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Identification of putative negative regulators of yeast signaling through a screening for protein phosphatases acting on cell wall integrity and mating MAPK pathways.

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Sacristán Reviriego, Almudena and Martín, Humberto and Molina, María (2015) Identification of putative negative regulators of yeast signaling through a screening for protein phosphatases acting on cell wall integrity and mating MAPK pathways. Fungal Genetics and Biology, 77 . pp. 1-11. ISSN 1087-1845

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Official URL: http://dx.doi.org/10.1016/j.fgb.2015.02.011



Abstract

The lack of signaling through MAPK pathways leads to a defective cellular response to the corresponding stimulus, but an improper hyperactivation of these routes results in deleterious effects as well. Protein phosphorylation is an activating modification for signal transmission through components of MAPK pathways and thus, protein phosphatases are key negative regulators of these cellular routes by limiting excessive signaling activity. However, in contrast to most of the protein kinases operating in MAPK pathways, protein phosphatases usually exhibit redundancy and promiscuity, which has limited the identification of their function. In order to identify new putative phosphatases operating in Saccharomyces cerevisiae MAPK signaling, we have taken advantage of growth inhibition promoted by overproduction of constitutively active components of the mating and cell wall integrity (CWI) pathways to perform a screen with a collection of 43 protein phosphatases or phosphatase-regulatory proteins. The phosphatases able to alleviate the induced growth inhibition when overproduced were further studied by testing their capacity to downregulate expression of mating and CWI responsive promoters and the consequences of their removal on MAPK signaling. Epistasis analysis placed the Ser/Thr protein phosphatase Ppq1 as a regulator of the mating MAPK module downstream the MAPKKK Ste11. The dual specificity phosphatase Yvh1 was found to be important for the maintenance of cell wall integrity and appropriate signaling through the CWI pathway. Moreover, we have found that Ptc2 and Ptc4 bind to the CWI MAPK Slt2. Together with known phosphatases of the mating and CWI pathway, as Msg5 or Ptp2, other putative negative regulators of both pathways that came up in the screening were Ptc2, Oca2 and Ptp1. We show that Ptp1 physically interacts with Slt2 and the mating MAPK Fus3. Elimination of Ptp1 results in increased signaling through these pathways, suggesting that this tyrosine phosphatase, like Ptp2 and Ptp3, plays a downregulatory role on both MAPKs.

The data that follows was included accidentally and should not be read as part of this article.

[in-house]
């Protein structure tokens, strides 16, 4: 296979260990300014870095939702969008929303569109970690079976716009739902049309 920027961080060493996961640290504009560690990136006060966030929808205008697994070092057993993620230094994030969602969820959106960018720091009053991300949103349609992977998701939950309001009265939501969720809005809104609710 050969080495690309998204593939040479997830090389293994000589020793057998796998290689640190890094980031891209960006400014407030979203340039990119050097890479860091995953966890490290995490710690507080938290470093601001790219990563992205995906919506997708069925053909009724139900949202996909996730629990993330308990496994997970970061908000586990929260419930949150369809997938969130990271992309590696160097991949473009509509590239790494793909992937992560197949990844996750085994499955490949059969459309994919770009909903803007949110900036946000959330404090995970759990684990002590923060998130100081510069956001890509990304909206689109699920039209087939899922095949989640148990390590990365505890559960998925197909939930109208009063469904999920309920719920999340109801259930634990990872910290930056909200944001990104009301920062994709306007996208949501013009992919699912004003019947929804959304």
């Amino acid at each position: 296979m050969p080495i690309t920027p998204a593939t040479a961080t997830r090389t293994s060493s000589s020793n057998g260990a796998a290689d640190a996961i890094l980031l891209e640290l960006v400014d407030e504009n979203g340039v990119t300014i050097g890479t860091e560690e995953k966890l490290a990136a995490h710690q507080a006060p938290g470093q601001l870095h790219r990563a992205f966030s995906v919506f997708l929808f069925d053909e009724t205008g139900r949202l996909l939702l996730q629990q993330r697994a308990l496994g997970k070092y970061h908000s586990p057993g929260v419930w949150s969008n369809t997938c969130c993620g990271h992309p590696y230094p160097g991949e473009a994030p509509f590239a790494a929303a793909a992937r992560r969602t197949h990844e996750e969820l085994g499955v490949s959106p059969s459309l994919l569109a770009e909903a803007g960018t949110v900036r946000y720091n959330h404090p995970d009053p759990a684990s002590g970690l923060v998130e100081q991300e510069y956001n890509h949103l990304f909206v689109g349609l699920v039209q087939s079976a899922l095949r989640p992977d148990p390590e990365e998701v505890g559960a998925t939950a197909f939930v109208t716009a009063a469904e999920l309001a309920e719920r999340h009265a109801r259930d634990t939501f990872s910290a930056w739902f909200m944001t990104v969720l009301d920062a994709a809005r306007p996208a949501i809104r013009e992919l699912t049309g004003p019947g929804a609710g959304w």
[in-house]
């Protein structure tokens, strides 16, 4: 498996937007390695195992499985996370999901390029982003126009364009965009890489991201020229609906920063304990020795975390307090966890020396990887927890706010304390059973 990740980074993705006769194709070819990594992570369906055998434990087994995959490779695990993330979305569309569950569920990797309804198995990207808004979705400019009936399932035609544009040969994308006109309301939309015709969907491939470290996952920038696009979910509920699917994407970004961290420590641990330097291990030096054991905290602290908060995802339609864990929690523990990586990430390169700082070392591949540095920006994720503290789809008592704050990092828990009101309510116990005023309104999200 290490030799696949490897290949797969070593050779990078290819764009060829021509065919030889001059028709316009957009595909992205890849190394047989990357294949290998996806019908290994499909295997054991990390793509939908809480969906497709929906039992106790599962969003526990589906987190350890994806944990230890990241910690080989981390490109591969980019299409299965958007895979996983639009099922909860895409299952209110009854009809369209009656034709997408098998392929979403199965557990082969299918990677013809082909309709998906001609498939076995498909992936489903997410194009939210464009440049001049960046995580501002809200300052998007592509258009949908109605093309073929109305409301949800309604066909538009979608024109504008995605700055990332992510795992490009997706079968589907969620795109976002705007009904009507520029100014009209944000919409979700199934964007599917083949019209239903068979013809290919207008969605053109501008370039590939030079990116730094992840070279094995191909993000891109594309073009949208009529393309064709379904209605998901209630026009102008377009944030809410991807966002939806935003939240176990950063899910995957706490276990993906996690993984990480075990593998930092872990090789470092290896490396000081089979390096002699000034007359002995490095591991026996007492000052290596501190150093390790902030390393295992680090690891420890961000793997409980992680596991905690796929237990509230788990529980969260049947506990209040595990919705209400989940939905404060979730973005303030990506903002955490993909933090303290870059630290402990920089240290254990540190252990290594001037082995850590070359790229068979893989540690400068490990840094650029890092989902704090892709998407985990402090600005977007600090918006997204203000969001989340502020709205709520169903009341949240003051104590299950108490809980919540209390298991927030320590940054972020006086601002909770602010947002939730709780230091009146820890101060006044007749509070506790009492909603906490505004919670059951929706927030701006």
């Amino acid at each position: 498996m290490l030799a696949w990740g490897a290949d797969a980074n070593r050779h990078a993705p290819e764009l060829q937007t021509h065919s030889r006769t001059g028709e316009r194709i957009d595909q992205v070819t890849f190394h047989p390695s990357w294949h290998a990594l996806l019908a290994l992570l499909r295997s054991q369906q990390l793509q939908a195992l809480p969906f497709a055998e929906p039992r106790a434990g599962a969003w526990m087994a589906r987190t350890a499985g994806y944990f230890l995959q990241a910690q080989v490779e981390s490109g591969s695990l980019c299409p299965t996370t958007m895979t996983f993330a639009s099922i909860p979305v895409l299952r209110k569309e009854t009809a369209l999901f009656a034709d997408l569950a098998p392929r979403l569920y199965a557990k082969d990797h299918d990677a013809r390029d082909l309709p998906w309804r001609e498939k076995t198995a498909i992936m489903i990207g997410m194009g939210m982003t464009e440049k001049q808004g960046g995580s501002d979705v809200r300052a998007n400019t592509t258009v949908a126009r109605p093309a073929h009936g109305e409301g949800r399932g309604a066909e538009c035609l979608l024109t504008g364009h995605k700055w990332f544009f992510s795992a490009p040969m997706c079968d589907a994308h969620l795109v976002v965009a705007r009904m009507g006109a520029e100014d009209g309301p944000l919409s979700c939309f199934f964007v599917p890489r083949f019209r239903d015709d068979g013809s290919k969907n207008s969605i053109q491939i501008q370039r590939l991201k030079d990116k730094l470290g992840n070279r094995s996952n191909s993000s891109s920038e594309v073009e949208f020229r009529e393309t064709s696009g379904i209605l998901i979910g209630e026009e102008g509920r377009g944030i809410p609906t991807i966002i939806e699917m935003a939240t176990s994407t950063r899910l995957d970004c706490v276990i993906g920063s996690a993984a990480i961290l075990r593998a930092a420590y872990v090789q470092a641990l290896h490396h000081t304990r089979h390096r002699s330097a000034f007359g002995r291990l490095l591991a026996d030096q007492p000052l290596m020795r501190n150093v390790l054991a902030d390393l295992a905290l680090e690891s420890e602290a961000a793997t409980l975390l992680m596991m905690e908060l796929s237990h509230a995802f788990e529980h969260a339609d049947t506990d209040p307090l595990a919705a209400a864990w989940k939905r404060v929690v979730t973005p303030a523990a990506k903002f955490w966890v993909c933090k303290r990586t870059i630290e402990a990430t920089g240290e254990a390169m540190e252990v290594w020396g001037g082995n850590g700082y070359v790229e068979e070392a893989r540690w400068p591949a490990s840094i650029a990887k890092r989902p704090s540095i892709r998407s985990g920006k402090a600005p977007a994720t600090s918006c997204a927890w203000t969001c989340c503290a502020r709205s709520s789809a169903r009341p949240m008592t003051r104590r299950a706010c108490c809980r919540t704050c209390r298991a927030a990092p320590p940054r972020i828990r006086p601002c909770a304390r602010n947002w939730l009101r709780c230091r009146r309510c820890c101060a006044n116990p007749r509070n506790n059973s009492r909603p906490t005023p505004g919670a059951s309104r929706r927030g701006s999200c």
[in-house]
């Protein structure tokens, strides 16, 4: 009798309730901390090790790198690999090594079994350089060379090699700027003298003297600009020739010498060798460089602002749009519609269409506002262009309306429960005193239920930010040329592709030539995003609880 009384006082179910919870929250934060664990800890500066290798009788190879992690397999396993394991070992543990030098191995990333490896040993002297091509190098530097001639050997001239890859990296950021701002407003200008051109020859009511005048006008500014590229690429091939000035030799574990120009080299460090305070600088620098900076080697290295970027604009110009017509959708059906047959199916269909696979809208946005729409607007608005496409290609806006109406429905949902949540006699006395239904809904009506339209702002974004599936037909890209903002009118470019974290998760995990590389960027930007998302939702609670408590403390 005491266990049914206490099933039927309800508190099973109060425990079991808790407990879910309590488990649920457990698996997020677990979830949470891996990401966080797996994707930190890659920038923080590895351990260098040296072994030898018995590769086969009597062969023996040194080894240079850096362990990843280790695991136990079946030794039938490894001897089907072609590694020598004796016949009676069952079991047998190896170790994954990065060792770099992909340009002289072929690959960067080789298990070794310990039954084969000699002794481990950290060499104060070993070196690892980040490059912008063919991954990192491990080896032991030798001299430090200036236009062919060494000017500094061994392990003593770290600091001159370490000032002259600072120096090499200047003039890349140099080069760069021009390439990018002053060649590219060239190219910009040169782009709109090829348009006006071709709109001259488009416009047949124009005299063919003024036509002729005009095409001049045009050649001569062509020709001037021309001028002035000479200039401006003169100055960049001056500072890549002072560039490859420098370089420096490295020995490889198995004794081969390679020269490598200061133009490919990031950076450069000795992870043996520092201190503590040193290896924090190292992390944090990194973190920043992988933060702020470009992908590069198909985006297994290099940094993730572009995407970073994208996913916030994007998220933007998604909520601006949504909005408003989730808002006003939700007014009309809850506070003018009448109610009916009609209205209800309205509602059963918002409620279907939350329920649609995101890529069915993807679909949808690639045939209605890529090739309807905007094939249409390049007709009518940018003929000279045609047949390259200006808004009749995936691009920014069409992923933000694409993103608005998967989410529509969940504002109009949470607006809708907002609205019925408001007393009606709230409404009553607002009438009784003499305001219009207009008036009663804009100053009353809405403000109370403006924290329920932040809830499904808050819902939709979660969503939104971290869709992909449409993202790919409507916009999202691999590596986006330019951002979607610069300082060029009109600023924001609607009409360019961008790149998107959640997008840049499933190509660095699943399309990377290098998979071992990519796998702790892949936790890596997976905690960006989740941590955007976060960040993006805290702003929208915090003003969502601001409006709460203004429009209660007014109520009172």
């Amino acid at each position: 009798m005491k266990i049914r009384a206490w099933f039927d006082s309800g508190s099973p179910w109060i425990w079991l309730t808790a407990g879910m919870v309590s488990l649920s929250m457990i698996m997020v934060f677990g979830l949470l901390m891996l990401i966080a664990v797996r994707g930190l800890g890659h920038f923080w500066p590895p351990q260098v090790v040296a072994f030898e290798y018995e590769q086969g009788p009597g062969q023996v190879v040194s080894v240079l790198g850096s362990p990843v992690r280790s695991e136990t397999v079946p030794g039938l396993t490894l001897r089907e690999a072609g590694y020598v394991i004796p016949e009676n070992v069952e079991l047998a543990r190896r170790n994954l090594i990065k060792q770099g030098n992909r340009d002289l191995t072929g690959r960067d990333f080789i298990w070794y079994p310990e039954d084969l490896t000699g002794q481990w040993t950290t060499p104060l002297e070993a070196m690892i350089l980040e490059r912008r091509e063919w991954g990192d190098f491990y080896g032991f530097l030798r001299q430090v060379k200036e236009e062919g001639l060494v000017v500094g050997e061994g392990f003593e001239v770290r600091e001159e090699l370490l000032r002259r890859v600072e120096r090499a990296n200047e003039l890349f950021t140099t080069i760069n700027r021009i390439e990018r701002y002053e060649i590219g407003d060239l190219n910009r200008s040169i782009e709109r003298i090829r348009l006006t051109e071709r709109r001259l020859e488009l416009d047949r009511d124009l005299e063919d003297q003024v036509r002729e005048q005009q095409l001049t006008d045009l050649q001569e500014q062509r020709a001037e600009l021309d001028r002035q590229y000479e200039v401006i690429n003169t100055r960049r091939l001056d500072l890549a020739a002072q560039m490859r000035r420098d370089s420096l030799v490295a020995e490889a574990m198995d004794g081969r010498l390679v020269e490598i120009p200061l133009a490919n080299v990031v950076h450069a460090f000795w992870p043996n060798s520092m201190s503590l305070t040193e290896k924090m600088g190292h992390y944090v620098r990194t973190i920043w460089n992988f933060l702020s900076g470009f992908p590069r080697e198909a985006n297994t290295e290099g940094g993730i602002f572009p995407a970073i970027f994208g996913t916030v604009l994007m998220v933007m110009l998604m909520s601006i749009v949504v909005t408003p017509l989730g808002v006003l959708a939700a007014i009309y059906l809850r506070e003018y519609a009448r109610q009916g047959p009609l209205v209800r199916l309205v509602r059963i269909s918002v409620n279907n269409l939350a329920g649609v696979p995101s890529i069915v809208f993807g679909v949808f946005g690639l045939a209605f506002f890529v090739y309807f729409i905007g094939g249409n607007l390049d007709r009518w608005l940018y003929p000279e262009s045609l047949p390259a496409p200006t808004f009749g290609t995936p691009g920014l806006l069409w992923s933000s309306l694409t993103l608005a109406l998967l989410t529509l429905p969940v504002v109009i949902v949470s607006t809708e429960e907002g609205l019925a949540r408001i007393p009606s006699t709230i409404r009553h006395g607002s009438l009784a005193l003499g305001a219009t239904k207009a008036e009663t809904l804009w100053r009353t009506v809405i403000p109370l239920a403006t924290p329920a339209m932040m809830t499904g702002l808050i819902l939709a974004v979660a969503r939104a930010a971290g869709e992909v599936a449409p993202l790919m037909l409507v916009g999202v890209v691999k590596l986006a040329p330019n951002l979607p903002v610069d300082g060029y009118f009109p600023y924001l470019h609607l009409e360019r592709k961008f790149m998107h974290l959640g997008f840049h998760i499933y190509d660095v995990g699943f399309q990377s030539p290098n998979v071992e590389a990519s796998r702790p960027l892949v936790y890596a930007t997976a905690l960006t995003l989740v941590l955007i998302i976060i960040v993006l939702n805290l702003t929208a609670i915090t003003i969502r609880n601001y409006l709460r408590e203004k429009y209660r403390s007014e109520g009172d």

Item Type:Article
Uncontrolled Keywords:Yeast, Saccharomyces cerevisiae, MAP kinase, Protein phosphatase, Cell wall integrity, Mating, Signal transduction
Subjects:Medical sciences > Pharmacy > Microbiology
ID Code:33655
Deposited On:26 Nov 2015 13:15
Last Modified:29 Nov 2015 15:00

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